Four ways to eliminate paper in procurement
Reducing paper use is an easy way companies can improve sustainability in procurement. Bob Cohen, Basware VP, North America, says: “Reducing paper is a win-win situation for companies. The billions of paper invoices sent annually not only destroys trees but also creates problems for organisations as well, by minimising visibility, creating inefficiencies, and increasing costs. By reducing or eliminating paper invoices and implementing other green financial practices, companies can minimise their carbon footprint, as well as improve their visibility and control over cash flow, spend and working capital.”
Here are four ways to eliminate paper in procurement:
1. Implementing e-invoicing. Companies can reduce and even totally eliminate paper invoices by using cloud-based business commerce networks to send and receive invoices globally. In addition, companies can realise up to 80 percent cost savings, gain accuracy, and eliminate time-consuming and manual processes, such as printing, mailing, scanning, keying in invoice data, manually matching invoices to orders and archiving.
2. Creating a green supply chain ecosystem. By helping their suppliers establish e-invoicing through supplier on-boarding, supplier portals and other services, many companies are receiving 100 percent of their invoices electronically, while also promoting eco-friendly practices throughout their trading ecosystem.
3. Encourage electronic purchases. Companies can eliminate large paper catalogs for employee purchasing by providing e-catalogs over business commerce networks. This practice also helps companies enforce their purchasing plans and policies and support the vendors that provide the best value.
4. Make payments electronically. By implementing electronic payment practices, companies can forgo the need for checks and cash in B2B financial transactions. It’s not only good for the environment, but it’s also a more efficient and effective way to conduct business. By using solutions that combine e-invoicing and e-payment networks, both buyers and suppliers can benefit from improved cash flow.
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EU and US agree end to Airbus-Boeing supply chain tariffs
The EU and US have agreed to resolve a 17-year dispute over aircraft subsidies, suspending tariffs on billions of dollars' worth of goods that have plagued procurement leaders on both sides of the Atlantic.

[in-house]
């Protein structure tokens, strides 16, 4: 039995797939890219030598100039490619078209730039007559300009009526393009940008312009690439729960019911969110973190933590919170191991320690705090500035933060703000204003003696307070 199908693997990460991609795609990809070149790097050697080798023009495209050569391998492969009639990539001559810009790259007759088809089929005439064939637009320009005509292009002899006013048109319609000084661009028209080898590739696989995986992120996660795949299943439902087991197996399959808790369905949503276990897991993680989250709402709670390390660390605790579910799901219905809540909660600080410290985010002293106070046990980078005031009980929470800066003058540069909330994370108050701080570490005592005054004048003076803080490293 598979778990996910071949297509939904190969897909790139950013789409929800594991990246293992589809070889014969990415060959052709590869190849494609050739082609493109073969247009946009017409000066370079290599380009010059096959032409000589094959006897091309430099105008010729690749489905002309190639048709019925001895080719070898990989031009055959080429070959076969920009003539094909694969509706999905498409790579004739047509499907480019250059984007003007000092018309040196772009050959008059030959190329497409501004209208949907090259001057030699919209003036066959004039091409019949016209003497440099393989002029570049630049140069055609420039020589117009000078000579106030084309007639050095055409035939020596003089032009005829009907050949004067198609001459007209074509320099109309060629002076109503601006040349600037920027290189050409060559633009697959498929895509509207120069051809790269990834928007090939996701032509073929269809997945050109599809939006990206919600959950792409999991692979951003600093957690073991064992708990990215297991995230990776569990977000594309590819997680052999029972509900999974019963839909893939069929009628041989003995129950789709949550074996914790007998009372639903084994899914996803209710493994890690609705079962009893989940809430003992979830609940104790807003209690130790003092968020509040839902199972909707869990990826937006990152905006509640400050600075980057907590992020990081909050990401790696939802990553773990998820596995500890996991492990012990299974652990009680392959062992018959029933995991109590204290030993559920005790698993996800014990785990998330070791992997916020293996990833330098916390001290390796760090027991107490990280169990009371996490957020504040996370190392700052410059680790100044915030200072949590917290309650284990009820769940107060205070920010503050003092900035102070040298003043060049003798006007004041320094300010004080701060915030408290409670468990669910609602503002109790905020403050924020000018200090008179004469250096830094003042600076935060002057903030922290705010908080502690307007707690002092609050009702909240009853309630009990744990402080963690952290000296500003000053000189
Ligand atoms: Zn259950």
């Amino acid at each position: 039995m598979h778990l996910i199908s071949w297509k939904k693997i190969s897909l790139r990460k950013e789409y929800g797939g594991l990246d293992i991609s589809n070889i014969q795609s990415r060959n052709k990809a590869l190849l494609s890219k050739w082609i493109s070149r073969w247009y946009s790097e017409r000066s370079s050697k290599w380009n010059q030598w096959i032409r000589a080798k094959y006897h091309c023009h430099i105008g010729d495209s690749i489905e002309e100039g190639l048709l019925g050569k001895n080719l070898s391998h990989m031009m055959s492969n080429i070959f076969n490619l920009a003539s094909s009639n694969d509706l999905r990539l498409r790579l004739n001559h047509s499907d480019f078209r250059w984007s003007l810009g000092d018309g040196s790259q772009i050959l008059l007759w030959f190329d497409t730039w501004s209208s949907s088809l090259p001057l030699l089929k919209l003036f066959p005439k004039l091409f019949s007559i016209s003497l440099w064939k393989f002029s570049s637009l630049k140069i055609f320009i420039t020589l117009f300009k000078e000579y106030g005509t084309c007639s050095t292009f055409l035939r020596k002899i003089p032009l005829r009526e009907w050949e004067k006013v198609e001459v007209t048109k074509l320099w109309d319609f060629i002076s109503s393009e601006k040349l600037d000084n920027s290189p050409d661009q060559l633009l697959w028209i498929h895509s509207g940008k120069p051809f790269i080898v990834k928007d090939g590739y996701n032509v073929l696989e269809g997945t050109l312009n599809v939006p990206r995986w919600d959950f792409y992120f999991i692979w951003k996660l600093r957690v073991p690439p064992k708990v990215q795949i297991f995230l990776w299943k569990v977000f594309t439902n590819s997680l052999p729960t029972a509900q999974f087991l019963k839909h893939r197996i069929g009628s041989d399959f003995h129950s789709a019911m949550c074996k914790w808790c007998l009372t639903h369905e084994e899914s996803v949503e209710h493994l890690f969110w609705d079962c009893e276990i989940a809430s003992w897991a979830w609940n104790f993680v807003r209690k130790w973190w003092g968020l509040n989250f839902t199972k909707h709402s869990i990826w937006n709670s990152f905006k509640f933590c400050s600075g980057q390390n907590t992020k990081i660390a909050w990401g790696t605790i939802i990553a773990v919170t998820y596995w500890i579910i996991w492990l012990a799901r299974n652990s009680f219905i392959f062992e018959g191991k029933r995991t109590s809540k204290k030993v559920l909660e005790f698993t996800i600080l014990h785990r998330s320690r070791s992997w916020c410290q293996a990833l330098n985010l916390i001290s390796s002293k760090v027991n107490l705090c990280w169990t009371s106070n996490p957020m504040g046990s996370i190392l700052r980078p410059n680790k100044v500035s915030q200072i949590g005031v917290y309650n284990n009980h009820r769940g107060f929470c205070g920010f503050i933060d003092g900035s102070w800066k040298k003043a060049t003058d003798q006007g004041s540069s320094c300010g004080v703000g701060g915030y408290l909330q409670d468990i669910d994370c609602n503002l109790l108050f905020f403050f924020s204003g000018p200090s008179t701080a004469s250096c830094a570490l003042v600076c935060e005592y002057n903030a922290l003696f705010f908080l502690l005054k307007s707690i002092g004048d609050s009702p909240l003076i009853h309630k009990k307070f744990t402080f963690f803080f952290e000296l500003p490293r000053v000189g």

Under an agreement reached by European Commission Executive Vice-President Valdis Dombrovskis and US Trade Representative Katherine Tai on Tuesday, the tariffs will be halted for a period of at least five years.
It will bring an end to punitive and disruptive levies on supply chains that have little to do with the argument, which became embroiled in the trade battle. Businesses on both sides of the dispute have been hit with more than $3.3bn in duties since they were first imposed by the US in October 2019, according the EC.
The US imposed charges on goods upto $7.5bn in response to a World Trade Organisation ruling that judged the EU’s support of Airbus, its biggest aircraft manufacturer, unlawful. A year later in November 2020, the EU hit back. The WTO found the US had violated trade rules in its favourable treatment of Boeing, and was hit with EU duties worth $4bn.
In all the tariffs affected $11.5bn worth of goods, including French cheese, Scotch whisky, aircraft and machinery in Europe, and sugarcane products, handbags and tobacco in America. Procurement leaders on both sides of the fence were forced to wrestle with tariffs of 15% on aircraft and components, and 25% on non-aircraft related products.
Boeing-Airbus dispute by the numbers
- The dispute began in 2004
- Tariffs suspended for 5 years
- $11.5bn worth of goods affected by tariffs
- $3.3bn in duties paid by businesses to date
- 15% levy on aircraft and 25% on non-aircraft goods suspended
Both sides welcome end to tariffs
European Commission President Ursula von der Leyen branded the truce a “major step” in ending what is the longest running dispute in WTO history. It began in 2004.
“I am happy to see that after intensive work between the European Commission and the US administration, our transatlantic partnership is on its way to reaching cruising speed. This shows the new spirit of cooperation between the EU and the US and that we can solve the other issues to our mutual benefit,” she added.
Both aircraft manufacturers have welcomed the news. Airbus said in a statement that it will hopefully bring to an end the “lose-lose tariffs” that are affecting industries already facing “many challenges”. Boeing added that it will “fully support the U.S. Government’s efforts to ensure that the principles in this understanding are respected”.
The US aerospace firm added: "The understanding reached today commits the EU to addressing launch aid, and leaves in place the necessary rules to ensure that the EU and United States live up to that commitment, without requiring further WTO action."
This week’s decision expands upon a short-term tariff truce announced in March this year. The EC says it will work closely with the US to try and further resolve the dispute, establishing a Working Group on Large Civil Aircraft led by each side’s trade minister.
Airbus last month signalled to suppliers that post-pandemic recovery was on the horizon, telling them to scale up to meet a return to pre-COVID manufacturing levels. “The aviation sector is beginning to recover from the COVID-19 crisis,” said Airbus chief executive Guillaume Faury, adding that suppliers should prepare for a period of intensive production “when market conditions call for it.”